However, the constitution has a bill of rights. In that bill of rights there is a first amendment. The first amendment is the freedom of speech. Over the years the Supreme Court has ruled that speech isn’t just talking, it can also cover symbolic speech and others. In this regard I have disagree with Trump, he or the government can’t make a law forcing them to stand. Its the players right to protest and there is nothing that Trump or the government can do. However, the NFL could do something like fire the players. But they won’t do that. Let me tell you why they won’t: Backlash would very bad for the NFL probably twice or three times as bad it is now. However, the NFL could force players to stand, its not a violation of first amendment rights. The reason is because the players represent the NFL as brand and the NFL has right to protect its brand from being unnecessarily tarnished especially by its own employees. The NFL also has a collective bargaining agreement which apparently does state that players must stand. If its true, then its over because the players agreed to that agreement and therefore would have to follow it or be fired.

In my opinion, I think that players should stand because of the ratings and money. I mean they are only affecting their own livelihood. If the owners still feeling the pinch then so will they. In the end, its better if they stand and try to protest in a different way or become an activist and use all those millions to do something about the problem. I don’t think anyone can deny that police oppression is real. However, I think the solution lies within criminal justice reform. I won’t get into this because I’m not an expert and I didn’t do any research yet. However, look out for future posts.

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Tax reform is one of my favorite topics to discuss. Its because they are a lot of solutions to a problem that seems to never go away. I think one thing that is always missing from the tax reform debate is spending reform. You might say that’s a totally different reform! But actually taxes are based projected government spending.  For example: the government spends approximately 600 to 700 billion dollars on the military each year. In order to cover that they need to raise that in taxes.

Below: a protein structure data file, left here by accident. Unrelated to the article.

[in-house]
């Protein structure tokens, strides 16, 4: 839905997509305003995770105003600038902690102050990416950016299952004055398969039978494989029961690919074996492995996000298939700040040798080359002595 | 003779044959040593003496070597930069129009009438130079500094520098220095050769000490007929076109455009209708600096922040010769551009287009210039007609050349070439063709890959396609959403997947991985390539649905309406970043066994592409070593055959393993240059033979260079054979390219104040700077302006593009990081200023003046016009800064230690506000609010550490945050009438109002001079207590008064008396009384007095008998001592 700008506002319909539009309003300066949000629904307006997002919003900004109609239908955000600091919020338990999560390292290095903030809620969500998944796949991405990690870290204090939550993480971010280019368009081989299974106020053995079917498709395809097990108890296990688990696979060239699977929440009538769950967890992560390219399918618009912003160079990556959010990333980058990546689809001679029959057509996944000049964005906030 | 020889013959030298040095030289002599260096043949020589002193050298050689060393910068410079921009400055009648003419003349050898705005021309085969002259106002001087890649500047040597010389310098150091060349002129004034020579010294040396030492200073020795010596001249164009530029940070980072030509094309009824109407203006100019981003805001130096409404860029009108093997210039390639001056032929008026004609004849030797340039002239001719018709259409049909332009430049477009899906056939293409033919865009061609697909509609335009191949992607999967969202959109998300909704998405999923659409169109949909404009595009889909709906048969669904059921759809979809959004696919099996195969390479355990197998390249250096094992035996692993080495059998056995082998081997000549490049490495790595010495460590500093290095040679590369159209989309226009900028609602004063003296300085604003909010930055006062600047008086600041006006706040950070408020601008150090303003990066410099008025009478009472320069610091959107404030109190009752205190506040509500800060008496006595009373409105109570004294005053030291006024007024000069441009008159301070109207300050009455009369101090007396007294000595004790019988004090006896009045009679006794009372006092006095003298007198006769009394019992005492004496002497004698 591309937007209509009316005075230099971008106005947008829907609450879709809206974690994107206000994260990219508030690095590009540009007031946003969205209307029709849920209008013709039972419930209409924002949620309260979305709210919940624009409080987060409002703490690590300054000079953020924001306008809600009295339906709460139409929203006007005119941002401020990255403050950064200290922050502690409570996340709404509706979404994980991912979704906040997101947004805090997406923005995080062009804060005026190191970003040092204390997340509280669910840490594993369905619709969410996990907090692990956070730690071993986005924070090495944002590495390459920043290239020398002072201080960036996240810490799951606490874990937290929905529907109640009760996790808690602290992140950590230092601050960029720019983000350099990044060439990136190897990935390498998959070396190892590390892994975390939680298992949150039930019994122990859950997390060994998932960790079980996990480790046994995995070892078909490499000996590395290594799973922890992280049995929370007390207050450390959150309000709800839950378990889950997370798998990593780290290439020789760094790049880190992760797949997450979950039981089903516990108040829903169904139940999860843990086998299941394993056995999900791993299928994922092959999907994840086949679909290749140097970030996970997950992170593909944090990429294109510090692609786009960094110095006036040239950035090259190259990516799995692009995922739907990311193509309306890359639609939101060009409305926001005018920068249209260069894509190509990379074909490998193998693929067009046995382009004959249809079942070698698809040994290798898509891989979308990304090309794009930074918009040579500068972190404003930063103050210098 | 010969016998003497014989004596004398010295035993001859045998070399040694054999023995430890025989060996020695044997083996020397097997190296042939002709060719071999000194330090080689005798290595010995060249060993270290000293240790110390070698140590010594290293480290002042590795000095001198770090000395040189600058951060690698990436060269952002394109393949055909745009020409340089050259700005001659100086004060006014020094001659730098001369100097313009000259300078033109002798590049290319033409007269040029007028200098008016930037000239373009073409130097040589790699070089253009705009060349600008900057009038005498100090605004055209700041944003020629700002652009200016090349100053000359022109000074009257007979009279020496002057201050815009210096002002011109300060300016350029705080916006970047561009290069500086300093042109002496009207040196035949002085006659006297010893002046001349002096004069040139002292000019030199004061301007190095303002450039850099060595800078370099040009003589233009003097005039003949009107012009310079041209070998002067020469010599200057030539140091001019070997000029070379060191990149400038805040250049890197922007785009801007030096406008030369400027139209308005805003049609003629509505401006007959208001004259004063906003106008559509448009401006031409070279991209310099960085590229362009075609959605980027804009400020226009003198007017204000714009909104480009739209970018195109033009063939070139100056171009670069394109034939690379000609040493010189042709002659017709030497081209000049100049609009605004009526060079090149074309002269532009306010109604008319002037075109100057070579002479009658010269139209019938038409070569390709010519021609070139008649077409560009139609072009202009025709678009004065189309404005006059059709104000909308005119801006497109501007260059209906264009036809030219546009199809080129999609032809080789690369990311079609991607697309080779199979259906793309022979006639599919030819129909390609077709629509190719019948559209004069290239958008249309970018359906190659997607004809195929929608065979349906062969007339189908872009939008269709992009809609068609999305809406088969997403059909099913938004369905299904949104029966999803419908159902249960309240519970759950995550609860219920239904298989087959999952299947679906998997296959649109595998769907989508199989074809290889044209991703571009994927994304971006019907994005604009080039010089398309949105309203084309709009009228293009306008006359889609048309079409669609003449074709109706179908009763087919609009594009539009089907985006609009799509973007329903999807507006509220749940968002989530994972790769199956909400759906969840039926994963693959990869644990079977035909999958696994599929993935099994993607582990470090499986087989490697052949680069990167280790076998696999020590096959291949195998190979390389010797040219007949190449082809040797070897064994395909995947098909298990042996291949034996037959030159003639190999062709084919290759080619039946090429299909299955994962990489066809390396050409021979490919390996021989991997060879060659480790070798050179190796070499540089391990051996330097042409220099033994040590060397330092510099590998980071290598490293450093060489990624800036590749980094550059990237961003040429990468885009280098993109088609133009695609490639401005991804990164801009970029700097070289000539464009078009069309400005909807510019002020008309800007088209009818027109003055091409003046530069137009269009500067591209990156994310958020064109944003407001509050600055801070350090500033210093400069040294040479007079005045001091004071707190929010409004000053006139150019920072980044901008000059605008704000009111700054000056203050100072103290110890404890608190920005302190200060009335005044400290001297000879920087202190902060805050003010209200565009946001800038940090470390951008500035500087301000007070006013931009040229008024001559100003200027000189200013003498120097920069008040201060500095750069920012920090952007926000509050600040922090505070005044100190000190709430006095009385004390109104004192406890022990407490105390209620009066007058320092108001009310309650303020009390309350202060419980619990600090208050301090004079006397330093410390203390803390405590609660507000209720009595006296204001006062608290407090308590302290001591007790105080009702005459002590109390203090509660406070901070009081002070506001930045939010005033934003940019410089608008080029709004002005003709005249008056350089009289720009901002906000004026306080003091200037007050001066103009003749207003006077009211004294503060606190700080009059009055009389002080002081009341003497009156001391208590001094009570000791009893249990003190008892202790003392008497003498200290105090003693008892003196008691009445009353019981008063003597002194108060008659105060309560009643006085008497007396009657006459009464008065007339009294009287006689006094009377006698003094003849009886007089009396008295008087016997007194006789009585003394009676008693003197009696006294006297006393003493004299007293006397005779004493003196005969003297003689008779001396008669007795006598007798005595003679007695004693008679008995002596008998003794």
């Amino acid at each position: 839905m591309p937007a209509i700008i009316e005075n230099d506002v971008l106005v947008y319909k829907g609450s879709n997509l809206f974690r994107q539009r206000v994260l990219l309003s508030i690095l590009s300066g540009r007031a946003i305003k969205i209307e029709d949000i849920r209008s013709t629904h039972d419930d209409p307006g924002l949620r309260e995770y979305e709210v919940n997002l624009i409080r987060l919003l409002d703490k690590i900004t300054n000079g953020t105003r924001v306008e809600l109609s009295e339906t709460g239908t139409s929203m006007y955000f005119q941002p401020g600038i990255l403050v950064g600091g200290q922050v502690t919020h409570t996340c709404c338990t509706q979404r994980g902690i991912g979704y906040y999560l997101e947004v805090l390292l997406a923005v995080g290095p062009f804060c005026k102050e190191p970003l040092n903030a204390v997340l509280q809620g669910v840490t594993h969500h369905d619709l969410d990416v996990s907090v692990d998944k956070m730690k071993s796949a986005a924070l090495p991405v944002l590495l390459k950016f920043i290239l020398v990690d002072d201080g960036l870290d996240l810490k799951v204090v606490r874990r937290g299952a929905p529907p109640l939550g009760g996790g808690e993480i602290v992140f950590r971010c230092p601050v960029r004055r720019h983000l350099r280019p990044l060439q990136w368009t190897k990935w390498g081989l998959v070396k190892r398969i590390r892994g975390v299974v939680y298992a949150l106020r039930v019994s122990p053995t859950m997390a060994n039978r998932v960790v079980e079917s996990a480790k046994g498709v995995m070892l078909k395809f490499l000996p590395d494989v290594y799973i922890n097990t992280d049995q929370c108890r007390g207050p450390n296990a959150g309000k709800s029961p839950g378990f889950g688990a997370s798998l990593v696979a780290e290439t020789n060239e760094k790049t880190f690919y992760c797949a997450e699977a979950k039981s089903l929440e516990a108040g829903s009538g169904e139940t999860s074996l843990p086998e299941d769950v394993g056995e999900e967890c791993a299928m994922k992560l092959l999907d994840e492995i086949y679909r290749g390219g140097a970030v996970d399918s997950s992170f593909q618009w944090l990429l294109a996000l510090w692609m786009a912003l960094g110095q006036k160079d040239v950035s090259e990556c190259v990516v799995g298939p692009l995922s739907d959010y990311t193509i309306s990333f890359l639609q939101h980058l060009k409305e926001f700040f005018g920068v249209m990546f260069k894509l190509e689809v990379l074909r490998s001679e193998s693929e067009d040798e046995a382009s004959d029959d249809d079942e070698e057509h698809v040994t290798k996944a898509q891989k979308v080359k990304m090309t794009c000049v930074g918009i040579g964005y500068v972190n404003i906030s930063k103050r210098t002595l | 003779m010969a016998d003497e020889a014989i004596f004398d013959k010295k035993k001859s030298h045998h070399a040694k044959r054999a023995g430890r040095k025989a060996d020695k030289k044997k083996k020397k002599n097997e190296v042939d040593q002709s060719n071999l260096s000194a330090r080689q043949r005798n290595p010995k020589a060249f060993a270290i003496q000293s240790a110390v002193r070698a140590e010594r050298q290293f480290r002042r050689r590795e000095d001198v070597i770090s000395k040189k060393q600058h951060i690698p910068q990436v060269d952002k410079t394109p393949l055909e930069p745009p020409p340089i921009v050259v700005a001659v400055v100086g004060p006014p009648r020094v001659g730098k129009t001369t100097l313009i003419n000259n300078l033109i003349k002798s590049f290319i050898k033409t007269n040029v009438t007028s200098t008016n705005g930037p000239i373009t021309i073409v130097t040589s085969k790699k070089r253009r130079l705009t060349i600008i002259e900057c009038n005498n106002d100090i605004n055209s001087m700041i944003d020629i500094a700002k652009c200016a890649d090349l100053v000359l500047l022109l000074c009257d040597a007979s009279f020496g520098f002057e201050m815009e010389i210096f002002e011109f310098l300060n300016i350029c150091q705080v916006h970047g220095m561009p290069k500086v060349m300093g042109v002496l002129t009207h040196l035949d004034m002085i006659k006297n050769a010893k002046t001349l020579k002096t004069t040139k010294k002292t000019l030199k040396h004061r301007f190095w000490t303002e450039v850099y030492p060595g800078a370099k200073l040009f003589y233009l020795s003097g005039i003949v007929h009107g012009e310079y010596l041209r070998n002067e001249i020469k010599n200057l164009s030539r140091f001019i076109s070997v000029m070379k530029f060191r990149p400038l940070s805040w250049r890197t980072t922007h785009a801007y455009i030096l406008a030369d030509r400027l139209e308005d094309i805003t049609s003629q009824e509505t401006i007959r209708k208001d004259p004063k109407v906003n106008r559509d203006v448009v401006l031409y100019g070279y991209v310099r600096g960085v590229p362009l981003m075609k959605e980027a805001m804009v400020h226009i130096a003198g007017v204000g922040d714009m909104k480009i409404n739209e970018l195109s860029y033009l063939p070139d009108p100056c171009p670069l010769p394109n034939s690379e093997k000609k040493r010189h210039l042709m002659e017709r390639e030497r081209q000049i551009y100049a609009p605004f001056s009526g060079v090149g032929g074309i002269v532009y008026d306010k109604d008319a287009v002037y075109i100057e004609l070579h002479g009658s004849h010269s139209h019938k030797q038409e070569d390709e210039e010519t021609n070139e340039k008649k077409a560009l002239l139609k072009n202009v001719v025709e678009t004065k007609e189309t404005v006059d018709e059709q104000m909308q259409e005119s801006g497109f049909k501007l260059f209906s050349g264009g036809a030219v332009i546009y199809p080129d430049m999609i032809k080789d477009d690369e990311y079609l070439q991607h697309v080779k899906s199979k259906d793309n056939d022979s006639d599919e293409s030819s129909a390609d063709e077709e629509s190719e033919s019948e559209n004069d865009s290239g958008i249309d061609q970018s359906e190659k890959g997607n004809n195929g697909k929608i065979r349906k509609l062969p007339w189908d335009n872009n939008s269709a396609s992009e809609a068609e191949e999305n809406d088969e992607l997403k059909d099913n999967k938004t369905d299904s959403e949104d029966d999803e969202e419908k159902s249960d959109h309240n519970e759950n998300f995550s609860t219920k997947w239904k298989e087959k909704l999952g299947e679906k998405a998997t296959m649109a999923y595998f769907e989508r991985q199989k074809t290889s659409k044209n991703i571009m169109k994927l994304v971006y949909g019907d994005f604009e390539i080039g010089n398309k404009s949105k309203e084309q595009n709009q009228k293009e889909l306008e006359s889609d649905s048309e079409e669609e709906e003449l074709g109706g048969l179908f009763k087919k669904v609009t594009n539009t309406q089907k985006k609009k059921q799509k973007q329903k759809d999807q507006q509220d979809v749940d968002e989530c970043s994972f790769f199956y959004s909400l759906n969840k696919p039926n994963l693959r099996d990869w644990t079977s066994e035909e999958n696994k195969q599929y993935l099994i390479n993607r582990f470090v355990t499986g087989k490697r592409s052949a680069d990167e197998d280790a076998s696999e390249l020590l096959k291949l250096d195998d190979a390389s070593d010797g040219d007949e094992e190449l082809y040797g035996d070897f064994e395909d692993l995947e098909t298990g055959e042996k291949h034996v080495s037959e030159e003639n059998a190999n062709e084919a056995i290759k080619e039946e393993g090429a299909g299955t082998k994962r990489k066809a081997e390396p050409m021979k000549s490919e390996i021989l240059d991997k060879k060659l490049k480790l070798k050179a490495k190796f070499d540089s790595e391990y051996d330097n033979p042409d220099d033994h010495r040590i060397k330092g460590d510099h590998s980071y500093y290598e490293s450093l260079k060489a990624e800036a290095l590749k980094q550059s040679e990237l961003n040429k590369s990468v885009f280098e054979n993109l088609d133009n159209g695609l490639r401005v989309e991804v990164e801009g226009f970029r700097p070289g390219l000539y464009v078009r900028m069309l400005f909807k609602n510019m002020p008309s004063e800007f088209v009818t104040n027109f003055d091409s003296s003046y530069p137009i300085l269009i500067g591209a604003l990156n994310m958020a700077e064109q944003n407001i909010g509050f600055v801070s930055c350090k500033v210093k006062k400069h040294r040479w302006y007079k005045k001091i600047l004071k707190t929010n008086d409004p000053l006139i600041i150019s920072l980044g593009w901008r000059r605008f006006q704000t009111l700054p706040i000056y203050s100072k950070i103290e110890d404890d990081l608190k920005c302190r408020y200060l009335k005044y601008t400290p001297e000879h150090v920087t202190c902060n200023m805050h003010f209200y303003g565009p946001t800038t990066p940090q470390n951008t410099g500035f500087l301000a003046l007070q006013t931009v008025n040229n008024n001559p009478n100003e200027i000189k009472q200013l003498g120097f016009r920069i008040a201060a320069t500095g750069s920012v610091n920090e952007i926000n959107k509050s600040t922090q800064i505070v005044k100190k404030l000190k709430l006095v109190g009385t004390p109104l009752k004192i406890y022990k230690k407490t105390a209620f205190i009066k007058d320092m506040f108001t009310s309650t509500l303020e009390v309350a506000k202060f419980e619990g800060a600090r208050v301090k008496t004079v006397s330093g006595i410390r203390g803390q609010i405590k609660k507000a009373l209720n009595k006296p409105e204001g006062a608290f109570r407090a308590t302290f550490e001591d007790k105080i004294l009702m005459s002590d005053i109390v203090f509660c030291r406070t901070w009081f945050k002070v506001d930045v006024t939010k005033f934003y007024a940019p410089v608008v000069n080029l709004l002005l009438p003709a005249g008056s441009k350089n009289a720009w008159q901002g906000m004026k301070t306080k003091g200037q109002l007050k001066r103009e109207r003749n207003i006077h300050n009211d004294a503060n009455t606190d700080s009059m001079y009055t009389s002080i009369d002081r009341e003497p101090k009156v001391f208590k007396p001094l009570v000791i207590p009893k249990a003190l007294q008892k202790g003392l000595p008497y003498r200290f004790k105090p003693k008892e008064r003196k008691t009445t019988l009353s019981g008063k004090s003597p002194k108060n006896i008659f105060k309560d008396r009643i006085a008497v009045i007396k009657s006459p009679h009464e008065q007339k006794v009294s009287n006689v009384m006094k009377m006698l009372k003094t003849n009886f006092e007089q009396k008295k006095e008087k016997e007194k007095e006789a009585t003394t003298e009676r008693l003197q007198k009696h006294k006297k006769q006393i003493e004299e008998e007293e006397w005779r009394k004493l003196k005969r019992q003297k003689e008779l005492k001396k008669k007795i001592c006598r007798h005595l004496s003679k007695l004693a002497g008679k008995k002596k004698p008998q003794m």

Generally the federal government’s budget is anywhere from 2 to 4 trillion dollars. It is supposed to be a certain percent of GDP or gross domestic product. (I have a post dedicated to this subject of GDP) So my ideal tax reform in a perfect world would zero taxes. You may have heard taxation is theft. If you haven’t then its pretty plain what that means. Yes the government is stealing from us. This is a very extreme way to view taxation but its not as crazy as you think.

Originally the US government didn’t really collect taxes. In fact, the US government taxed products and used tariffs up until about 1913. So our government was able to run entirely without any income tax. Income tax is now the largest category of revenue of the US government. Its also the worst way to fund the government. Income tax really sucks. There will never a true, fair way to split up the weight of paying it. Its awful. However, there is no way the government could survive with 20 trillion dollars of debt and absolutely no tax income. That insane.

My proposal is essentially this get rid of the current tax format. Install a universal basic income (See this post). Then install a flat tax starting around 15 percent. No more brackets. No more loopholes. My plan does a lot of things but the two main things is that it cuts spending and will eventually lower taxes! So with basic income it would cut out most of social welfare programs and replace it with a government check to everyone over 18 and not a criminal. This saves approximately 200 million dollars a year. Each year for about 10 years you fix or pay off the debt. Plus the 15 percent over ten years would generate enough income to really pay off the debt and run the country. After ten years you lower the tax rate to 10 percent for another 10 to 15 years. Essentially the goal is to make the government so lean that it won’t need tax money. Its definitely possible over time.